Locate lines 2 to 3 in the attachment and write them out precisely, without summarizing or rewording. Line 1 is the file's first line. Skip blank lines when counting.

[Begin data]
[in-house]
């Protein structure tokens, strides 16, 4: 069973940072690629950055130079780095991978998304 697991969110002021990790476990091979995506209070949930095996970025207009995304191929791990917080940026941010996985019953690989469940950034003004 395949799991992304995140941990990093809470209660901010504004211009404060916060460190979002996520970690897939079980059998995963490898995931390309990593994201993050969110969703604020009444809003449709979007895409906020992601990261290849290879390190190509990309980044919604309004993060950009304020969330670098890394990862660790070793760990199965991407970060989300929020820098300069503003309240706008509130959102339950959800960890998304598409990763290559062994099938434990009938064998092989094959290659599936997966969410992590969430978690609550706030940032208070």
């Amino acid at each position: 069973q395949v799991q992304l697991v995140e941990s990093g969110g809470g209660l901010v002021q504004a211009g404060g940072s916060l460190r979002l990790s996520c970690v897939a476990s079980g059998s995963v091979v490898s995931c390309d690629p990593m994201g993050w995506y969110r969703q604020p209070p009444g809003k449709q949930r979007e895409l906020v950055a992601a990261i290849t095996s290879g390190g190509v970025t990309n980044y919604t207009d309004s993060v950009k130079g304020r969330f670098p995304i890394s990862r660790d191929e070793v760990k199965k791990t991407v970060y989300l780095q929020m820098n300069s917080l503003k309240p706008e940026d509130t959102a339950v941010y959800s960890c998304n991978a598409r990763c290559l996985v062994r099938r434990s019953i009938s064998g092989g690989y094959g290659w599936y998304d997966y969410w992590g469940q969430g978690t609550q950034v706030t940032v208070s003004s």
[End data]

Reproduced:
């Protein structure tokens, strides 16, 4: 069973940072690629950055130079780095991978998304 697991969110002021990790476990091979995506209070949930095996970025207009995304191929791990917080940026941010996985019953690989469940950034003004 395949799991992304995140941990990093809470209660901010504004211009404060916060460190979002996520970690897939079980059998995963490898995931390309990593994201993050969110969703604020009444809003449709979007895409906020992601990261290849290879390190190509990309980044919604309004993060950009304020969330670098890394990862660790070793760990199965991407970060989300929020820098300069503003309240706008509130959102339950959800960890998304598409990763290559062994099938434990009938064998092989094959290659599936997966969410992590969430978690609550706030940032208070």
């Amino acid at each position: 069973q395949v799991q992304l697991v995140e941990s990093g969110g809470g209660l901010v002021q504004a211009g404060g940072s916060l460190r979002l990790s996520c970690v897939a476990s079980g059998s995963v091979v490898s995931c390309d690629p990593m994201g993050w995506y969110r969703q604020p209070p009444g809003k449709q949930r979007e895409l906020v950055a992601a990261i290849t095996s290879g390190g190509v970025t990309n980044y919604t207009d309004s993060v950009k130079g304020r969330f670098p995304i890394s990862r660790d191929e070793v760990k199965k791990t991407v970060y989300l780095q929020m820098n300069s917080l503003k309240p706008e940026d509130t959102a339950v941010y959800s960890c998304n991978a598409r990763c290559l996985v062994r099938r434990s019953i009938s064998g092989g690989y094959g290659w599936y998304d997966y969410w992590g469940q969430g978690t609550q950034v706030t940032v208070s003004s």